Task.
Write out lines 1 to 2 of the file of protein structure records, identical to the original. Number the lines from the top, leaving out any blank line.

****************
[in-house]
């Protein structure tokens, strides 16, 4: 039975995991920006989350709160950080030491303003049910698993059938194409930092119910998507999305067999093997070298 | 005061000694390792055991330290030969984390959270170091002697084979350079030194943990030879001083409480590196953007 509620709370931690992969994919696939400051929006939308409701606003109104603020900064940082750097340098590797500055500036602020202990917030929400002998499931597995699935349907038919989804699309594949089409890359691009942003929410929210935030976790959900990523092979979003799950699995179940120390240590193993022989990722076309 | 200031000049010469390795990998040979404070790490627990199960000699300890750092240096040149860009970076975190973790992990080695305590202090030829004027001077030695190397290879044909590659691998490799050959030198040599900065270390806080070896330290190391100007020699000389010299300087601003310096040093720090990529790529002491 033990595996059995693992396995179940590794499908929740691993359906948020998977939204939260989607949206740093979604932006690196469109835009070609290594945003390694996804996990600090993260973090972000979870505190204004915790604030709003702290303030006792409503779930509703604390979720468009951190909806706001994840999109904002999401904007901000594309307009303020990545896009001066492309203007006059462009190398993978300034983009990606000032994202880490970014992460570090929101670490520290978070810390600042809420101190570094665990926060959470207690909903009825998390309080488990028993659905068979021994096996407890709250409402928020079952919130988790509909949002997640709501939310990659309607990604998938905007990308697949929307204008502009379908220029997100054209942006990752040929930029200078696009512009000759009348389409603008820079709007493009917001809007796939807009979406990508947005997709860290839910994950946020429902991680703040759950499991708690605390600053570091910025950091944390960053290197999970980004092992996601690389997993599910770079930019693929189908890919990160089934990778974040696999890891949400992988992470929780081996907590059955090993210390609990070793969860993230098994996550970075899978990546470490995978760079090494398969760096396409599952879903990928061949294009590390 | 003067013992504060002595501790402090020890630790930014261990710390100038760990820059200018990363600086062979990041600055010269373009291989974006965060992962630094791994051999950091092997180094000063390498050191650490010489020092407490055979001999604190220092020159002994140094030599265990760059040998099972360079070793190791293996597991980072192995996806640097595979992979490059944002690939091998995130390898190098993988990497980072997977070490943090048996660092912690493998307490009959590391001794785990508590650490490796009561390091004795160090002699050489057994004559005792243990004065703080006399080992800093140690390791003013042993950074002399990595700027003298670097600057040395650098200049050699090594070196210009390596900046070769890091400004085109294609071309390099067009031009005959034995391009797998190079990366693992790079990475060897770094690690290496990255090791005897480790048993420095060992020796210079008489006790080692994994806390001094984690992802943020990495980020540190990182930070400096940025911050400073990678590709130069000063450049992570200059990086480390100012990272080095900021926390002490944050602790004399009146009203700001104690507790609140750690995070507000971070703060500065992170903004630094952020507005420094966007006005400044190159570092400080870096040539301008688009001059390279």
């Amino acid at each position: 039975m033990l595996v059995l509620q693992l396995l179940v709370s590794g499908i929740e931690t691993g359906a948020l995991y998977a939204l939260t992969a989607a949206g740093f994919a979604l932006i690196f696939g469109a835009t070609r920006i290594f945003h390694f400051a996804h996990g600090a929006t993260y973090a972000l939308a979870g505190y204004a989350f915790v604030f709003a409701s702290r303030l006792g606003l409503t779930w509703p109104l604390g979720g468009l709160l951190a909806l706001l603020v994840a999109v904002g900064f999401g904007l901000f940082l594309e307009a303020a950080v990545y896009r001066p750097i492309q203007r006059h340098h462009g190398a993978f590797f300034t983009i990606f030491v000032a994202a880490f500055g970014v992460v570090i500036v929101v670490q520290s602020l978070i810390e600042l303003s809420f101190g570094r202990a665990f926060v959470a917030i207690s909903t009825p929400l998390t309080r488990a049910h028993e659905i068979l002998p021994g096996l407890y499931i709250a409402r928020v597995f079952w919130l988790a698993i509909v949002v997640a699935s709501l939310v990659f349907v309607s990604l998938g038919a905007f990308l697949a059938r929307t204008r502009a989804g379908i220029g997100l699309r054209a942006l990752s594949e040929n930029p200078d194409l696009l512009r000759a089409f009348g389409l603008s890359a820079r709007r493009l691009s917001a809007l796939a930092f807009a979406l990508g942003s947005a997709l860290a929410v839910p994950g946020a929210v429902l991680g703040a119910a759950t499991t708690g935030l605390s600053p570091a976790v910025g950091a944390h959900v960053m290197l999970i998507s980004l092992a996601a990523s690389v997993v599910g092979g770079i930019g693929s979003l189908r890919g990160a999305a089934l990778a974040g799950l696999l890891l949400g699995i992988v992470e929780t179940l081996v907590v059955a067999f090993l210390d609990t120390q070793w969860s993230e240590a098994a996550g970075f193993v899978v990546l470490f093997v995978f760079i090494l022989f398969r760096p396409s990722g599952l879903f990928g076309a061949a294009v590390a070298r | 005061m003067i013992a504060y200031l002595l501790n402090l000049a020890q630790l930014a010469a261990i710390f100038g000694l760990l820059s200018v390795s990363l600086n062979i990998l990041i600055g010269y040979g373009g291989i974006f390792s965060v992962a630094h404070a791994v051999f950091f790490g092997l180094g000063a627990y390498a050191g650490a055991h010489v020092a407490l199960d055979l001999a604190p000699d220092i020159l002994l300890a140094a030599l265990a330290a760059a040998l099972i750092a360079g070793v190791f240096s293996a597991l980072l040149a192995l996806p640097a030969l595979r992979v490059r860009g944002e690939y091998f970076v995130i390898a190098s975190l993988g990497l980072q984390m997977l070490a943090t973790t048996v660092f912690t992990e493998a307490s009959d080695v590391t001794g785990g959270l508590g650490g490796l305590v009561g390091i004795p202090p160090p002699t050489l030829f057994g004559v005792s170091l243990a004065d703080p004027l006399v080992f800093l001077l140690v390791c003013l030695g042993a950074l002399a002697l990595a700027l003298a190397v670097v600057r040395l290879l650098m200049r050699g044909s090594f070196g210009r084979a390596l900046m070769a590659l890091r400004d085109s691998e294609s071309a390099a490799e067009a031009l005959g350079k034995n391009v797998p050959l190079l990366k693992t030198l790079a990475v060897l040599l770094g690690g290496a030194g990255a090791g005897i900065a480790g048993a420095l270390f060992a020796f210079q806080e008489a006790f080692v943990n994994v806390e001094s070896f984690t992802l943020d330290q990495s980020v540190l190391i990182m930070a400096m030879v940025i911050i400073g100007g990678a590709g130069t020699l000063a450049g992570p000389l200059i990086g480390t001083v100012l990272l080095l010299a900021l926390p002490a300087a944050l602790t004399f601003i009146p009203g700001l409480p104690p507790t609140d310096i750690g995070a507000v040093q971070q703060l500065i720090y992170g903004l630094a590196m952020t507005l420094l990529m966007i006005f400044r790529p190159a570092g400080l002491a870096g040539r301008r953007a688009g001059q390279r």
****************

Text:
[in-house]
């Protein structure tokens, strides 16, 4: 039975995991920006989350709160950080030491303003049910698993059938194409930092119910998507999305067999093997070298 | 005061000694390792055991330290030969984390959270170091002697084979350079030194943990030879001083409480590196953007 509620709370931690992969994919696939400051929006939308409701606003109104603020900064940082750097340098590797500055500036602020202990917030929400002998499931597995699935349907038919989804699309594949089409890359691009942003929410929210935030976790959900990523092979979003799950699995179940120390240590193993022989990722076309 | 200031000049010469390795990998040979404070790490627990199960000699300890750092240096040149860009970076975190973790992990080695305590202090030829004027001077030695190397290879044909590659691998490799050959030198040599900065270390806080070896330290190391100007020699000389010299300087601003310096040093720090990529790529002491 033990595996059995693992396995179940590794499908929740691993359906948020998977939204939260989607949206740093979604932006690196469109835009070609290594945003390694996804996990600090993260973090972000979870505190204004915790604030709003702290303030006792409503779930509703604390979720468009951190909806706001994840999109904002999401904007901000594309307009303020990545896009001066492309203007006059462009190398993978300034983009990606000032994202880490970014992460570090929101670490520290978070810390600042809420101190570094665990926060959470207690909903009825998390309080488990028993659905068979021994096996407890709250409402928020079952919130988790509909949002997640709501939310990659309607990604998938905007990308697949929307204008502009379908220029997100054209942006990752040929930029200078696009512009000759009348389409603008820079709007493009917001809007796939807009979406990508947005997709860290839910994950946020429902991680703040759950499991708690605390600053570091910025950091944390960053290197999970980004092992996601690389997993599910770079930019693929189908890919990160089934990778974040696999890891949400992988992470929780081996907590059955090993210390609990070793969860993230098994996550970075899978990546470490995978760079090494398969760096396409599952879903990928061949294009590390 | 003067013992504060002595501790402090020890630790930014261990710390100038760990820059200018990363600086062979990041600055010269373009291989974006965060992962630094791994051999950091092997180094000063390498050191650490010489020092407490055979001999604190220092020159002994140094030599265990760059040998099972360079070793190791293996597991980072192995996806640097595979992979490059944002690939091998995130390898190098993988990497980072997977070490943090048996660092912690493998307490009959590391001794785990508590650490490796009561390091004795160090002699050489057994004559005792243990004065703080006399080992800093140690390791003013042993950074002399990595700027003298670097600057040395650098200049050699090594070196210009390596900046070769890091400004085109294609071309390099067009031009005959034995391009797998190079990366693992790079990475060897770094690690290496990255090791005897480790048993420095060992020796210079008489006790080692994994806390001094984690992802943020990495980020540190990182930070400096940025911050400073990678590709130069000063450049992570200059990086480390100012990272080095900021926390002490944050602790004399009146009203700001104690507790609140750690995070507000971070703060500065992170903004630094952020507005420094966007006005400044190159570092400080870096040539301008688009001059390279």